Alabama dermatologists say one person in the U.S. dies about every hour from skin cancer connected to tanning beds.
After passing a house committee this morning, a new bill makes Alabama one step closer to stopping children from using tanning beds.
Skin cancer survivors like Alison Griffitt of Sylacauga said she never thought tanning could have nearly killed her. "I wouldn't go all the time, it would maybe be for two weeks at a time, and I didn't think it was a big deal," Griffitt said. "Senior year I was diagnosed with malignant melanoma, thankfully it was early detection. I had two surgeries and it was removed."
Griffitt was diagnosed with the deadliest form of skin cancer when she was just 17-years old. Now she says she is working to educate other young women about the risks she was never taught about early on.
"You don't hear much about the tanning bed, if I had not been in my Anatomy class, I would have not noticed that spot and I could have died," Griffitt explained sharing how she found unusual moles on her body after learning about skin cancer in school.
Dermatologist Dr. Vera Soong, M.D., with Baptist Princeton Medical Center in Birmingham says the number of incidents are skyrocketting. "It's especially going up in young women and it's directly related to the use of tanning beds," Soong said.
Other dermatologists, health care professionals and survivors across Alabama joined Dr. Soong and Griffitt to propose a ban on tanning for children under the age of 18. The bill also would require tanning bed salons to tell customers about the health risks.
"When [children] are young, and imature we need to protect them just like we protect them from tobacco [risks]," Dr. Soong said.
However, tanning salons in Alabama like Palm Beach Tan say they already have rules in place so that children can not get inside of a tanning bed without parental consent.
"The professional salons are already requiring parental consent for tanners under the age of 16 or 18 before they step into a tanning facility," said Joseph Levy. Levy is the executive director for the International Smart Tan Network, he also serves as a consultant withe the American Suntanning Association who represents Palm Beach Tan, which has 20 locations in Alabama.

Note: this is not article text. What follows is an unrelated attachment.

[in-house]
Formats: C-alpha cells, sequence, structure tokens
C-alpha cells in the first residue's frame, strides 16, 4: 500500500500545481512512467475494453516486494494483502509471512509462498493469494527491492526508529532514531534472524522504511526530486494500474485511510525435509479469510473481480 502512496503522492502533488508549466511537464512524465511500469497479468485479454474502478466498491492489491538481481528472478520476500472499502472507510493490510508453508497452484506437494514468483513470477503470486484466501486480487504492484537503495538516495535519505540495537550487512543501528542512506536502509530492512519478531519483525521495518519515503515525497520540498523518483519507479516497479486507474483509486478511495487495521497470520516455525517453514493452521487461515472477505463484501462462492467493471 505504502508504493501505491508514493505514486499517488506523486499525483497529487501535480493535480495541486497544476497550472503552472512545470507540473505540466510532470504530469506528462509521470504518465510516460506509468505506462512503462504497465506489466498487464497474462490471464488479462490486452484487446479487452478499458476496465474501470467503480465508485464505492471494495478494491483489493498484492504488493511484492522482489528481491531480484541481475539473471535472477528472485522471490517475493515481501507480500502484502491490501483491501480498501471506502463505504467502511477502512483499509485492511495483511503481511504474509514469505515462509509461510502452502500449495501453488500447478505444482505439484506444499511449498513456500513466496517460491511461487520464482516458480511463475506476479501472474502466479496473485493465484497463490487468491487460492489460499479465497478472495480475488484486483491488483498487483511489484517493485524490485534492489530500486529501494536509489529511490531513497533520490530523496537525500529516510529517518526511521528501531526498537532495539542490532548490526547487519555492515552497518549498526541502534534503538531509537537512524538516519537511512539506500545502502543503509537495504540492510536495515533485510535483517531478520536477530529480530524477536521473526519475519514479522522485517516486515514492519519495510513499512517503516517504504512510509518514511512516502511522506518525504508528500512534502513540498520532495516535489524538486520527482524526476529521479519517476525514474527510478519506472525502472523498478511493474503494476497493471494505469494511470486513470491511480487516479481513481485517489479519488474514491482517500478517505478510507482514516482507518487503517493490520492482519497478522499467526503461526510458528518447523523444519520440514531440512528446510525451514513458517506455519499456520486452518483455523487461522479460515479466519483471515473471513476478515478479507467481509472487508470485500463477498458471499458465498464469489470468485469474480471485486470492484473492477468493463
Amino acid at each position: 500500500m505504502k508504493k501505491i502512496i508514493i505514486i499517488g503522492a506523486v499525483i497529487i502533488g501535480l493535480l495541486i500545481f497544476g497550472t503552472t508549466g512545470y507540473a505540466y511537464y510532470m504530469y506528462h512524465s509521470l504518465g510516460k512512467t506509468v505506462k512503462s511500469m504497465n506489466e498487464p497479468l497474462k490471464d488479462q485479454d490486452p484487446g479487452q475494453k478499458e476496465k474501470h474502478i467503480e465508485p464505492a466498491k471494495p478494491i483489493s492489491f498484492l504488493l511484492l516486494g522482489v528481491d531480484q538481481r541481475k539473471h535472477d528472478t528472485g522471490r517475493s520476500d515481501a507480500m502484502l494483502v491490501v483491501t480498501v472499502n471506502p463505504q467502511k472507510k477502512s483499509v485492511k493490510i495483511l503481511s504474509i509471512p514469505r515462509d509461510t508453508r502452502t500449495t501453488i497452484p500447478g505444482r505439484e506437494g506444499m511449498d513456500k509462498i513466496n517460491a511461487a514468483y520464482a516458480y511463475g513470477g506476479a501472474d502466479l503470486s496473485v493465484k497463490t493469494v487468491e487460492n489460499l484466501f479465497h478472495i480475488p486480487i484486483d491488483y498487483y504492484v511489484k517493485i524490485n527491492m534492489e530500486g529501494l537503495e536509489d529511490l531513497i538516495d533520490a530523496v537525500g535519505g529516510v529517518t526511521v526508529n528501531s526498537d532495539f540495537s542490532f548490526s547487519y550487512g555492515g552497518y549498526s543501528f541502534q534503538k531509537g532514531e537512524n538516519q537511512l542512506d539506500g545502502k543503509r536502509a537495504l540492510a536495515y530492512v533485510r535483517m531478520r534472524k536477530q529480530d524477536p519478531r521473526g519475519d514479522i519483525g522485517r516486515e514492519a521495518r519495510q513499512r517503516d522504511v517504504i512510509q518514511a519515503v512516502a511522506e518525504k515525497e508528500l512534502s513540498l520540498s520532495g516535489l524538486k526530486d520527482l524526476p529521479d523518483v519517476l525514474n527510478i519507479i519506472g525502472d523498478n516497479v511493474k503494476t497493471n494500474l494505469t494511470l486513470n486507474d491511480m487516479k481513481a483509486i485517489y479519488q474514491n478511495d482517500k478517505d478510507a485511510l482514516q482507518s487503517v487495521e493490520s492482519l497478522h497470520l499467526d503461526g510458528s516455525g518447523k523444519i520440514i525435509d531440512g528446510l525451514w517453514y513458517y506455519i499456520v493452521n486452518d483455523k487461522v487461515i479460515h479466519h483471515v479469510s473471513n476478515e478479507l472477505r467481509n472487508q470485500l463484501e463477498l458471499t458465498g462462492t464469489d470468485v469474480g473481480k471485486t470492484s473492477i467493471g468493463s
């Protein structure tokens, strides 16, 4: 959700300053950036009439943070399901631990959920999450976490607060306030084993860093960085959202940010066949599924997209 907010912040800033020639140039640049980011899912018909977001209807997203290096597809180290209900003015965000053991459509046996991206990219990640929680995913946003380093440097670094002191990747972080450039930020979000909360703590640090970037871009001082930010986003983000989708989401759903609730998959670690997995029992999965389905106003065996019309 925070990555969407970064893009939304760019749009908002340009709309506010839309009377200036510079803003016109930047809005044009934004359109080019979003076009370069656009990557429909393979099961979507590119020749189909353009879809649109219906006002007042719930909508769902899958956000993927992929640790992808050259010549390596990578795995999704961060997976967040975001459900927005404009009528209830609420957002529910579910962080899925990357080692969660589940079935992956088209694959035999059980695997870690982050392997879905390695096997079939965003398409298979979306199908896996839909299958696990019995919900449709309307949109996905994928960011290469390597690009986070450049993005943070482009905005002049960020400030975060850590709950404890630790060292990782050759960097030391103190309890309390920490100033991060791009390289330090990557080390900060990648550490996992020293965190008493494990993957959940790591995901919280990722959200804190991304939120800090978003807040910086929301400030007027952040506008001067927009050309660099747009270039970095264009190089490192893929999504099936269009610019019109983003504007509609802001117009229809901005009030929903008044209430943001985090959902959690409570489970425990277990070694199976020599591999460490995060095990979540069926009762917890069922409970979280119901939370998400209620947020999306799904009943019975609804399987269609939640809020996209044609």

"Parents need to be aware of what they're doing and the industry has always supported that," Levy said after speaking in front of the house committee Wednesday morning.
Griffitt said she agrees with Palm Beach's policies to limit children and mandate parental consent up to age 16, but she says not every tanning salon has strict precautions. "I know that coming from a small town, at small town tanning beds, I've seen very very young children get in a tanning bed because it's something that's just not regulated," Griffitt said.
While the American Suntanning Association wants to work with healthcare professionals to find middle ground on the bill, they say the current legislation misrepresents tanning salons' relationship with Ultra Violet (UV) light.
"To say that sunlight is harmful for you and you should therefore avoid sunlight is like saying water causes drowning and therefore humans shouldn't drink wate," Levy said.
Regardless, Griffitt says something needs to be done in Alabama, a state which does not have state laws for tanning bed regulations.
"it's not worth it in the long run, if I had known that I would have been diagnosed with malignant melanoma, than I would have not gotten in the tanning bed," Griffitt said. "I highly discourage it, so if you feel like you need to be tan, please get a spray tan as an alternative," she begged young girls or anyone feeling the pressure to be "tan".
The "Tan Ban" bill still has a ways to go before becoming a law. It passed the House Health Subcommittee Wednesday, and will now move to the full House Health committee before being voted on by the House.